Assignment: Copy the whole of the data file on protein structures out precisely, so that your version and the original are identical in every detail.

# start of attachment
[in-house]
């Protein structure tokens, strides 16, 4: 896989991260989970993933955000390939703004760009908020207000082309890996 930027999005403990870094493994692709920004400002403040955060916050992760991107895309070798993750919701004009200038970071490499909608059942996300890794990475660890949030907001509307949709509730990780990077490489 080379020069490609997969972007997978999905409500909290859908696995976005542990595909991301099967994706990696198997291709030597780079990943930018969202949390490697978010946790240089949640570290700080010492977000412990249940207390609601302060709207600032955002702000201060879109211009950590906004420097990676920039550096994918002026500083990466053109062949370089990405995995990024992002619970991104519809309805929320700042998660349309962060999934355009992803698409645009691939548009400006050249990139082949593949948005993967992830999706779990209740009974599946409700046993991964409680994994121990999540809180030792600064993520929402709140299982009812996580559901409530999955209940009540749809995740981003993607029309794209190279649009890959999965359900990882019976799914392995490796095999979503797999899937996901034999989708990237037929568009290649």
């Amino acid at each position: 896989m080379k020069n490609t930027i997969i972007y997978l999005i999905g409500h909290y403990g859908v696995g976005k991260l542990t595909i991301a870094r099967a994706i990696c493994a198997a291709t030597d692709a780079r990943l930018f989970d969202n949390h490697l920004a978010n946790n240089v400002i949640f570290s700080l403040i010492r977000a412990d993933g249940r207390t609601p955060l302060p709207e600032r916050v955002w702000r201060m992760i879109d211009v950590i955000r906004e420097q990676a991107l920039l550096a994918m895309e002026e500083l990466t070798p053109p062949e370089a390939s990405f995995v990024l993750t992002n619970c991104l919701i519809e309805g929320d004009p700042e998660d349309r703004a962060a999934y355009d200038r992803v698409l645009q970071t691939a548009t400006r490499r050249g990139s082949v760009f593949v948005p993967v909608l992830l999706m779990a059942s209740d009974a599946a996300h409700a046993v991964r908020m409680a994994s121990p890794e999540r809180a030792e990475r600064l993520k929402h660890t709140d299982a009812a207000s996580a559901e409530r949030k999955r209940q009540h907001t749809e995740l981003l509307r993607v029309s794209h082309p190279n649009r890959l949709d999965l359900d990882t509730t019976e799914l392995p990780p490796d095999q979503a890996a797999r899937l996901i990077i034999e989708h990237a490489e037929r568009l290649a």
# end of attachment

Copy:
[in-house]
């Protein structure tokens, strides 16, 4: 896989991260989970993933955000390939703004760009908020207000082309890996 930027999005403990870094493994692709920004400002403040955060916050992760991107895309070798993750919701004009200038970071490499909608059942996300890794990475660890949030907001509307949709509730990780990077490489 080379020069490609997969972007997978999905409500909290859908696995976005542990595909991301099967994706990696198997291709030597780079990943930018969202949390490697978010946790240089949640570290700080010492977000412990249940207390609601302060709207600032955002702000201060879109211009950590906004420097990676920039550096994918002026500083990466053109062949370089990405995995990024992002619970991104519809309805929320700042998660349309962060999934355009992803698409645009691939548009400006050249990139082949593949948005993967992830999706779990209740009974599946409700046993991964409680994994121990999540809180030792600064993520929402709140299982009812996580559901409530999955209940009540749809995740981003993607029309794209190279649009890959999965359900990882019976799914392995490796095999979503797999899937996901034999989708990237037929568009290649």
């Amino acid at each position: 896989m080379k020069n490609t930027i997969i972007y997978l999005i999905g409500h909290y403990g859908v696995g976005k991260l542990t595909i991301a870094r099967a994706i990696c493994a198997a291709t030597d692709a780079r990943l930018f989970d969202n949390h490697l920004a978010n946790n240089v400002i949640f570290s700080l403040i010492r977000a412990d993933g249940r207390t609601p955060l302060p709207e600032r916050v955002w702000r201060m992760i879109d211009v950590i955000r906004e420097q990676a991107l920039l550096a994918m895309e002026e500083l990466t070798p053109p062949e370089a390939s990405f995995v990024l993750t992002n619970c991104l919701i519809e309805g929320d004009p700042e998660d349309r703004a962060a999934y355009d200038r992803v698409l645009q970071t691939a548009t400006r490499r050249g990139s082949v760009f593949v948005p993967v909608l992830l999706m779990a059942s209740d009974a599946a996300h409700a046993v991964r908020m409680a994994s121990p890794e999540r809180a030792e990475r600064l993520k929402h660890t709140d299982a009812a207000s996580a559901e409530r949030k999955r209940q009540h907001t749809e995740l981003l509307r993607v029309s794209h082309p190279n649009r890959l949709d999965l359900d990882t509730t019976e799914l392995p990780p490796d095999q979503a890996a797999r899937l996901i990077i034999e989708h990237a490489e037929r568009l290649a």